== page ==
One day, as I was driving down a street I had driven along many times before, the light from the late afternoon glinted off a church cross and I noticed a certain glow from the front. So, of course, I had to go around the block and take some pictures.
I was vaguely aware of this church, but I really hadn't paid much attention to it until I saw the sun glinting off the mosaic.
I wrote down the name.
St Nicholas Serbian Eastern Orthodox Church.
A little research and I have been excitedly awaiting an opportunity to see inside.
That chance came this past weekend with Doors Open (where public buildings, and often many churches, open their doors for a free look and wander and a bit of history sharing).
An icon altar. An elaborate wall of icons separates the nave from the sanctuary.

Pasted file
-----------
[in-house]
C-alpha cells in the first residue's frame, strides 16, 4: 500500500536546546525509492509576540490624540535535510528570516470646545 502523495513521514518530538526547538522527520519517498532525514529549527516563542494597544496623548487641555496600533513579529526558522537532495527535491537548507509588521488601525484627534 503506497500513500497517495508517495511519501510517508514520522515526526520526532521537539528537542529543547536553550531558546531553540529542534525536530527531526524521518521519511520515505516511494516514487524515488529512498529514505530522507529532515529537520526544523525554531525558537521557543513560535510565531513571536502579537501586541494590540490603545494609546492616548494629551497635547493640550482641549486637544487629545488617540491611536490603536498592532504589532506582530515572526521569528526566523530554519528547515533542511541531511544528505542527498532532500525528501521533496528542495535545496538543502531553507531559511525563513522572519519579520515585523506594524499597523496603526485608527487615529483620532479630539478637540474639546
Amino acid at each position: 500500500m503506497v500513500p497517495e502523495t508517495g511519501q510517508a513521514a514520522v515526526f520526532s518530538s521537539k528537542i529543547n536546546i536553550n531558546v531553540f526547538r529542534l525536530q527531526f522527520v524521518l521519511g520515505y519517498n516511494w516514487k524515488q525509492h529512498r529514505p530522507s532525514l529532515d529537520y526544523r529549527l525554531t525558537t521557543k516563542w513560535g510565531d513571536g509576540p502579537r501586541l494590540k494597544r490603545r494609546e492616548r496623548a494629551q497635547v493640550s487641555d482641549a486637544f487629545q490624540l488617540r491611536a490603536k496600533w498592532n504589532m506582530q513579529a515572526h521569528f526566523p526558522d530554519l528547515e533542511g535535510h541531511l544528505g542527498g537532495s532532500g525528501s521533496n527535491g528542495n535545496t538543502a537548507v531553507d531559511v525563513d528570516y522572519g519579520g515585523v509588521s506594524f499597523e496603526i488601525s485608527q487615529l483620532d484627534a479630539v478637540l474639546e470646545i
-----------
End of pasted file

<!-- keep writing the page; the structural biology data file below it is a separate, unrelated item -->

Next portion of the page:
The church walls and ceiling have been richly painted with frescoes.
These include images of biblical stories, the great feasts of the church and the lives of Christ, the Virgin Mary and the saints. Many, many saints.
All of this work was painstakingly painted, layer upon layer, by one man. It took him over three years to complete. Services were still held during this period, and the young woman I talked to spoke of the shock and awe each week as the previously unadorned white walled church was transformed.
No pews were moved out of the way, as the congregants stand for the entire service, which lasts from 90 minutes to 2 hours. And is all in Serbian - not the modern day Serbian, either. There is also no organ and all singing is a capella (and sometimes, in English).
I'd be almost tempted to return ... but my Serbian is non existent. And I'm not great at standing. And I know, I'd end up dizzy from looking up at that ceiling.